But what this is is just part of it. I don't let this part of it bother me. You know, we're going out there and practice. We really are, we're going to get after it for about 50 minutes. When we finish, we're going to talk to the guys, make sure they're going to have a nice dinner, tell them we'll meet them at 11:00 at night, then we'll talk some more basketball at that time. I am enjoying the experience. I hope that my kids are. Today I looked out the window, we're staying at the Adam's Mark, I looked out the window, I can see the Arch, I can see the river. I said, look out there, there's five or six of my players throwing the football in a grassy area out there. I love that. This is college athletics. I knew who it was because I could tell who were the bad passers and the bad catchers, that kind of thing. But I thought that was fantastic, a fantastic scenario.
If the legitimate fans were the only ones around the hotel as opposed to people trying to collect autographs to sell, my players would hang out with them even more because they were enjoying the moment. Those people are just trying to sell things, they make it so bad for everybody.
Q: Perhaps because his father played on a national championship team, does Sean May seem motivated to you in different ways than other players you have?
ROY WILLIAMS: Yeah, it is a unique scenario. There's no question about that. But he's lived through that for his entire 20, 21 years. I think he might even be more excited about the possibilities at what could happen. But that's also been a scenario for him his entire life, that his dad is one of the most famous basketball players in the state of Indiana ever, and goes on to a successful pro career. Sean has just done a marvelous job with that. His dad is pretty doggone special, too. He's not just concerned about how Sean is doing; he's concerned about how Sean's teammates are doing. I think that's a very unique quality and one I admire a great deal.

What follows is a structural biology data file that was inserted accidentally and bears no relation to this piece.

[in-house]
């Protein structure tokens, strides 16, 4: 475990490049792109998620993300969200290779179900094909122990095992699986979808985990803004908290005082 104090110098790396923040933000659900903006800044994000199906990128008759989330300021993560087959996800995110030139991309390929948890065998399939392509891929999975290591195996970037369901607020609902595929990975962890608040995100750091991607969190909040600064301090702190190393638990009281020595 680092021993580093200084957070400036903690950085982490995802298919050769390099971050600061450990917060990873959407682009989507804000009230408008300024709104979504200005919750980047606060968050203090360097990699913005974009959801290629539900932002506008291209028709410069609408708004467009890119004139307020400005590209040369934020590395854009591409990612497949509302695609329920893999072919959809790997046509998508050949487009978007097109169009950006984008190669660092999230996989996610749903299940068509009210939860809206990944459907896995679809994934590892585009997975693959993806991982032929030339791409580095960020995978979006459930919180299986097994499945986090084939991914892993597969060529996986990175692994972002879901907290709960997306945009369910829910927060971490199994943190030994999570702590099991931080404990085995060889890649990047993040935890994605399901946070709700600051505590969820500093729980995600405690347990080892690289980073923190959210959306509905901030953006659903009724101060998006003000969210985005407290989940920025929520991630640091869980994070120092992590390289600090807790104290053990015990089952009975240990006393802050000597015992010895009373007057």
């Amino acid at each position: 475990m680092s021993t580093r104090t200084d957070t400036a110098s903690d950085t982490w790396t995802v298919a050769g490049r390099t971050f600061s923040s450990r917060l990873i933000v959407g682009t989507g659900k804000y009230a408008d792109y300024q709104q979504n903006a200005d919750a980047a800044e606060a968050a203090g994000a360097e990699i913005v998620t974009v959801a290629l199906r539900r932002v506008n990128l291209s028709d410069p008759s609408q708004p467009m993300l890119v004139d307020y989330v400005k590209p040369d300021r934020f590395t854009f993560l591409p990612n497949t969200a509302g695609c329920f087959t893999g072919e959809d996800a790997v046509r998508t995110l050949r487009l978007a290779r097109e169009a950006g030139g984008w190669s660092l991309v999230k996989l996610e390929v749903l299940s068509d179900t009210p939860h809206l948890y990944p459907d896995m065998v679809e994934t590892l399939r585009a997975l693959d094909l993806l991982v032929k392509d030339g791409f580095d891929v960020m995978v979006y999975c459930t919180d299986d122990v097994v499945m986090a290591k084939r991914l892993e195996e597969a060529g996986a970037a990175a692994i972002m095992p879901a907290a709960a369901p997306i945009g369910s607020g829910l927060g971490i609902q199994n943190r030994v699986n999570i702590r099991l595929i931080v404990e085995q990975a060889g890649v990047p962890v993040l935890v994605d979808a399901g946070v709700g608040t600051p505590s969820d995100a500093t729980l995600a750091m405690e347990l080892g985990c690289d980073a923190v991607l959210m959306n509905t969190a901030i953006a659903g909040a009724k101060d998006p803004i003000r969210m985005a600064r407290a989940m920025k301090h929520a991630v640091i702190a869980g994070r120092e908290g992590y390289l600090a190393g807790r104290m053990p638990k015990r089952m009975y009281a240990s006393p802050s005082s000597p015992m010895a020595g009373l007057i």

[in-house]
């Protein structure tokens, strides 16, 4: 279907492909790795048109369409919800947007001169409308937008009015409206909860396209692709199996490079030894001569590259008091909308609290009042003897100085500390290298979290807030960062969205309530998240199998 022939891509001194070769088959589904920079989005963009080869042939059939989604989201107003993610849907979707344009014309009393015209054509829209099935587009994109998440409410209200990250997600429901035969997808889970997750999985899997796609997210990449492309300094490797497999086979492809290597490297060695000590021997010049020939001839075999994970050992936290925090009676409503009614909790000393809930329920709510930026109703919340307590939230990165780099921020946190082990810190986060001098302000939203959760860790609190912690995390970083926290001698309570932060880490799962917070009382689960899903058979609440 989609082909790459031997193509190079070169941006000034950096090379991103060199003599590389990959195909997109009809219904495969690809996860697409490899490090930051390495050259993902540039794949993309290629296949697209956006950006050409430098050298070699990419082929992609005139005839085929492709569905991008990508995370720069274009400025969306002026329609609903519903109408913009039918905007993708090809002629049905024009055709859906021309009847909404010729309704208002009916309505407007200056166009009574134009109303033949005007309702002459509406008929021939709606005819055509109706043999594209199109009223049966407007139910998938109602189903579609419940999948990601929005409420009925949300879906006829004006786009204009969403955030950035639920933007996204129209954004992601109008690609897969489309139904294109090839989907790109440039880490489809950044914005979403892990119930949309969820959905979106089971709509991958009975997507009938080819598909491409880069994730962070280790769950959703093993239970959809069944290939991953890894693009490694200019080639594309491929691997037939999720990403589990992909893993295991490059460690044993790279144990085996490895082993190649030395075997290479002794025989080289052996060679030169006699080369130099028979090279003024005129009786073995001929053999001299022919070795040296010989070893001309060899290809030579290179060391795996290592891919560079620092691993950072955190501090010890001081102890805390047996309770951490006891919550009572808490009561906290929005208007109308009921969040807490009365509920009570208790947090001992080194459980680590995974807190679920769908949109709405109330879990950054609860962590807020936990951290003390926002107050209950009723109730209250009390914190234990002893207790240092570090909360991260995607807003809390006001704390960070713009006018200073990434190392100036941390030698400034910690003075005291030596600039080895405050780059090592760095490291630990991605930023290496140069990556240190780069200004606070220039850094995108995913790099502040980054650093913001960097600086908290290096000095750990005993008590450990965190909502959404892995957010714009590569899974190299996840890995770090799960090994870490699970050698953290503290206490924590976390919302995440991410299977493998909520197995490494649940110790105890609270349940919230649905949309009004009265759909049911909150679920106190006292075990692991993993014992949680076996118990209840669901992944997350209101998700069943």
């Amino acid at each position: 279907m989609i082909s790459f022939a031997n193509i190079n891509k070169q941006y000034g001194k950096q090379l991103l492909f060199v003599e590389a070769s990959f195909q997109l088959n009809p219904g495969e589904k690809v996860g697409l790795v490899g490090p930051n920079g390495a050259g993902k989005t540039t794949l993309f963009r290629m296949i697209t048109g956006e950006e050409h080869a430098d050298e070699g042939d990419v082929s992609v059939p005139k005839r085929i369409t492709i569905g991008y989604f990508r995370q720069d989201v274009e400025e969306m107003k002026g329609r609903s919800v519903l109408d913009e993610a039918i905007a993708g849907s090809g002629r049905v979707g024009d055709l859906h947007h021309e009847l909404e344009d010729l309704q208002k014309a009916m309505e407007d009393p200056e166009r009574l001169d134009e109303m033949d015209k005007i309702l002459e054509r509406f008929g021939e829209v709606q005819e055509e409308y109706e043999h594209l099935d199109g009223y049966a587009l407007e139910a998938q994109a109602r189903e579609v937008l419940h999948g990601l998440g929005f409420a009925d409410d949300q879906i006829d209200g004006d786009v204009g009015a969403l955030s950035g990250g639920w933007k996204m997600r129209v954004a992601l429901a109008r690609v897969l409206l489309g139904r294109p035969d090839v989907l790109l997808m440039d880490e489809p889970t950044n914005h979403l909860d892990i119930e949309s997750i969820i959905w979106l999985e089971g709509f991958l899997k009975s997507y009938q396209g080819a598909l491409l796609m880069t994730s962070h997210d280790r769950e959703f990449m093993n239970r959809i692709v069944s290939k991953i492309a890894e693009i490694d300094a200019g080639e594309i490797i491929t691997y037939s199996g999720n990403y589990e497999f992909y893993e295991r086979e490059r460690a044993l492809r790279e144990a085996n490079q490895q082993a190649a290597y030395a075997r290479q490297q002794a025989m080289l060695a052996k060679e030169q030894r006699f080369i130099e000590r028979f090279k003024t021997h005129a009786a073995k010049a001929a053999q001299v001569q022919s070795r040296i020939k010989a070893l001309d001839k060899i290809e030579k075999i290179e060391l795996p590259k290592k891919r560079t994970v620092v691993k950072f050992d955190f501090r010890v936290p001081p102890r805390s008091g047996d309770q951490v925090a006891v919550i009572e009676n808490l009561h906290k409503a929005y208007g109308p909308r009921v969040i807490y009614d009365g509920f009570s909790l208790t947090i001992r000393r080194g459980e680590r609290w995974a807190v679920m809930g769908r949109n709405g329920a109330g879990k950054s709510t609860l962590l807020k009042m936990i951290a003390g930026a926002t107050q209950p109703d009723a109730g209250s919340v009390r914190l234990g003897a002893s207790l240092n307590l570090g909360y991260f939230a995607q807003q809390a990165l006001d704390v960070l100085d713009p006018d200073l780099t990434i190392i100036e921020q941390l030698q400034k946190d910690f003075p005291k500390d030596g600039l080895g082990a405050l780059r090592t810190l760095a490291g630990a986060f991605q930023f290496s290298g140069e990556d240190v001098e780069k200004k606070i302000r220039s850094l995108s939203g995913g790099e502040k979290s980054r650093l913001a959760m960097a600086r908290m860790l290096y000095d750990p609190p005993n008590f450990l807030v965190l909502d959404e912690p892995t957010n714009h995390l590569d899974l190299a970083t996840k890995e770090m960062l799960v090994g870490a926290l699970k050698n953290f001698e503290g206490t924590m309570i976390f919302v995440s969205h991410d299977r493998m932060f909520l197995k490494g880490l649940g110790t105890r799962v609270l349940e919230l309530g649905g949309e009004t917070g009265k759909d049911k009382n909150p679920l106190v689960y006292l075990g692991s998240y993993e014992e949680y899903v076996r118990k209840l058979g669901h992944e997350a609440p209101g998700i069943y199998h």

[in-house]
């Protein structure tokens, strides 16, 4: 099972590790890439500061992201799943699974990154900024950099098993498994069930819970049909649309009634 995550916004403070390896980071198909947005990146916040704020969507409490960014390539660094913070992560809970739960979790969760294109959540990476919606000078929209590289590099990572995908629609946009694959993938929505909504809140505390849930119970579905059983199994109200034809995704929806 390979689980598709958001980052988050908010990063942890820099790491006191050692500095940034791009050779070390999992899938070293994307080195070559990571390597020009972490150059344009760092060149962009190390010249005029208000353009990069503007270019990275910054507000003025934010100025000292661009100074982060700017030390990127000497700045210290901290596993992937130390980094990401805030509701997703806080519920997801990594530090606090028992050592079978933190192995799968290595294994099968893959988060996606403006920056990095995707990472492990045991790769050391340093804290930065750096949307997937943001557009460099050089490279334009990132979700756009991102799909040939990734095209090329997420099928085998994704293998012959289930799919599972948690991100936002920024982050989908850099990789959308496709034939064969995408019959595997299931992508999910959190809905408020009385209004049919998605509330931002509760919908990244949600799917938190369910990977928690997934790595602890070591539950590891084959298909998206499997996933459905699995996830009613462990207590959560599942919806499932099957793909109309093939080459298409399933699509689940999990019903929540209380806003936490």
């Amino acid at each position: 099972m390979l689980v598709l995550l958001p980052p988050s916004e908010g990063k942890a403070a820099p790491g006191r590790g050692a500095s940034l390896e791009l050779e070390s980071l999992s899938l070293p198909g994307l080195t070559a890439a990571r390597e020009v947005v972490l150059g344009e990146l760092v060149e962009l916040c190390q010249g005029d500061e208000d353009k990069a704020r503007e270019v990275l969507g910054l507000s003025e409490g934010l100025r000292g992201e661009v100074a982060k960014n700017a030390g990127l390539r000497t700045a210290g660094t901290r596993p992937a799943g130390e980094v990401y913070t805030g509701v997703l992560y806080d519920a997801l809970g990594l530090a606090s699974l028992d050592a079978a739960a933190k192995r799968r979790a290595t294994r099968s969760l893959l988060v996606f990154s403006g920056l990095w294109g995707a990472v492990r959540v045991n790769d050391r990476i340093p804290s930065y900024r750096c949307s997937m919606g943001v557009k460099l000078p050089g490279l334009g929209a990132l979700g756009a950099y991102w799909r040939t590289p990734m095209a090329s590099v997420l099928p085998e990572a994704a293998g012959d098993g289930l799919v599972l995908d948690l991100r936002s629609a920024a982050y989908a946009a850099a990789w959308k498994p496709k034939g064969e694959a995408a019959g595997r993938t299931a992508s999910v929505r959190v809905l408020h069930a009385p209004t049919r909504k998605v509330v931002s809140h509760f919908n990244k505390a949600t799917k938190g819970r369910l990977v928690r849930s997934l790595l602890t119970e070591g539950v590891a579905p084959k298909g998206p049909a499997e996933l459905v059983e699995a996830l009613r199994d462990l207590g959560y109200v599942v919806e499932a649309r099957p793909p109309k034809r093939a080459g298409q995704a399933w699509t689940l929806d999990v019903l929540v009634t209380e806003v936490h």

Q: A lot of three-point shots in the regional finals last week. As the games get tighter, tougher, more meaningful, do we see three-point shots go up? What's going on with that? Do you expect to shoot more here?
ROY WILLIAMS: I would expect to see about the same amount we've been shooting, but yet I forget which game it was, maybe Villanova, I think we shot 16 in the first half. That's way more than we normally shoot. We addressed that at halftime and took fewer in the second half.
I don't have a perfect number because it depends on how quick the tempo is. If there are a lot of possessions, you're going to shoot more threes.
But I think we'll shoot about the normal amount. If we're making them, I'd like us to shoot a little bit more. If we're missing them, I'd like to shoot less.
Q: Have you spit in the river yet? If not, anything else superstitious you'll do?
ROY WILLIAMS: I've made it down to the river. Haven't taken my team yet. Haven't made the final decision if they're going to expectorate, is that the right word? I don't know if we're going to spit or not (smiling).
You never can tell. We try to do some things to have a little more fun.
Q: Considering Marvin's chances for the NBA and stuff, do you look at him as whatever time you guys have with him is a bonus almost because of what he does have ahead of him?
ROY WILLIAMS: Yes. But I do that with all of our guys. I enjoy my relationship and treasure that part of it all the time. I think the experience of leaving Kansas a couple years ago has made it even more so, that you don't know what's down the line. I know I'm not leaving. I know that much (smiling).
Q: Can you put a value on having a junior/senior team at that stage?
ROY WILLIAMS: I think you look around, and that the basically what you have, is almost four of those here. That almost answers your question. Fab Five did a good job. Carmelo Anthony led Syracuse, but they had more experienced players there, not just him. I think guard play and experienced play, especially if it's talented, is by far the common denominator.
If you have guard play and experience, but they're not very doggone good, you're not going to be here.